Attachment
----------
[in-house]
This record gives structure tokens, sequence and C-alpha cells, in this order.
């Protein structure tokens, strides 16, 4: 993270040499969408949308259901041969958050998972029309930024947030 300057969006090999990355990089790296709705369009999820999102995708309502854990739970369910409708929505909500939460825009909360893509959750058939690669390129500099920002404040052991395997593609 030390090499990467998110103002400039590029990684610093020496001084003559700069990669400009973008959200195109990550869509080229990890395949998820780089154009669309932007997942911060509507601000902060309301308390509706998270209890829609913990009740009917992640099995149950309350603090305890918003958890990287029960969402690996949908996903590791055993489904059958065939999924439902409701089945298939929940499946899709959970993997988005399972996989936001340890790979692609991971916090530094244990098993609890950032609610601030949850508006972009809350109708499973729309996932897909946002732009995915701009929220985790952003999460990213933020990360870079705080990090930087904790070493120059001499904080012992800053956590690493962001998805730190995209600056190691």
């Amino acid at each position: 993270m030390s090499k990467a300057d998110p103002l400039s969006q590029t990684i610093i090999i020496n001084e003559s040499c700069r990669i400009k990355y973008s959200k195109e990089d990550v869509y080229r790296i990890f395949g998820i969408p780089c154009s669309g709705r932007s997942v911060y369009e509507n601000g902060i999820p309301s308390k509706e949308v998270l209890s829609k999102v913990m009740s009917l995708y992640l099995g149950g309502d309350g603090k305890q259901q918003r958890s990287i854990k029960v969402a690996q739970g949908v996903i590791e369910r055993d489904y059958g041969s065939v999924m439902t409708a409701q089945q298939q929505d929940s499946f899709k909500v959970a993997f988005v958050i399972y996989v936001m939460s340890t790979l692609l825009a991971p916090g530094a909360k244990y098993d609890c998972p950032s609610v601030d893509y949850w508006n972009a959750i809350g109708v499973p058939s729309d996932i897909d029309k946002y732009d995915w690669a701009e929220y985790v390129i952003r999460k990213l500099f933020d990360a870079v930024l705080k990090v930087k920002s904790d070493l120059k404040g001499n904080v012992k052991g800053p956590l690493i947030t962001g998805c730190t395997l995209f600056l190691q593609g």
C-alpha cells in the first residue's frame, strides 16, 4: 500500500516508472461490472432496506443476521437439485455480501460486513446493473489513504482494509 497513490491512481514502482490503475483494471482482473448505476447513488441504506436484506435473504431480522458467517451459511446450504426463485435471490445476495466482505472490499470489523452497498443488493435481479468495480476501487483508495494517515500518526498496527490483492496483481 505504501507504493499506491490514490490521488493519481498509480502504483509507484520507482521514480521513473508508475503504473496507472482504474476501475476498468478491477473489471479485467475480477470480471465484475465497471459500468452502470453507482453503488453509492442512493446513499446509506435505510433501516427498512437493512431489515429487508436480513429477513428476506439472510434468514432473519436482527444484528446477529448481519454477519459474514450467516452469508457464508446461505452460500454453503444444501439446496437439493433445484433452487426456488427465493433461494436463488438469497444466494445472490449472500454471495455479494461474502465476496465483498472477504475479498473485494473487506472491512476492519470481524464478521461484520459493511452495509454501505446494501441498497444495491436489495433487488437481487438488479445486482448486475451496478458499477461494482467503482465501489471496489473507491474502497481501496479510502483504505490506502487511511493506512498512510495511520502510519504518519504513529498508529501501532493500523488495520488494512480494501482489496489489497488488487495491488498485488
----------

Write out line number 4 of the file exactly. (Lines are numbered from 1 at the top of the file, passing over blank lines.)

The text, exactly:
């Amino acid at each position: 993270m030390s090499k990467a300057d998110p103002l400039s969006q590029t990684i610093i090999i020496n001084e003559s040499c700069r990669i400009k990355y973008s959200k195109e990089d990550v869509y080229r790296i990890f395949g998820i969408p780089c154009s669309g709705r932007s997942v911060y369009e509507n601000g902060i999820p309301s308390k509706e949308v998270l209890s829609k999102v913990m009740s009917l995708y992640l099995g149950g309502d309350g603090k305890q259901q918003r958890s990287i854990k029960v969402a690996q739970g949908v996903i590791e369910r055993d489904y059958g041969s065939v999924m439902t409708a409701q089945q298939q929505d929940s499946f899709k909500v959970a993997f988005v958050i399972y996989v936001m939460s340890t790979l692609l825009a991971p916090g530094a909360k244990y098993d609890c998972p950032s609610v601030d893509y949850w508006n972009a959750i809350g109708v499973p058939s729309d996932i897909d029309k946002y732009d995915w690669a701009e929220y985790v390129i952003r999460k990213l500099f933020d990360a870079v930024l705080k990090v930087k920002s904790d070493l120059k404040g001499n904080v012992k052991g800053p956590l690493i947030t962001g998805c730190t395997l995209f600056l190691q593609g």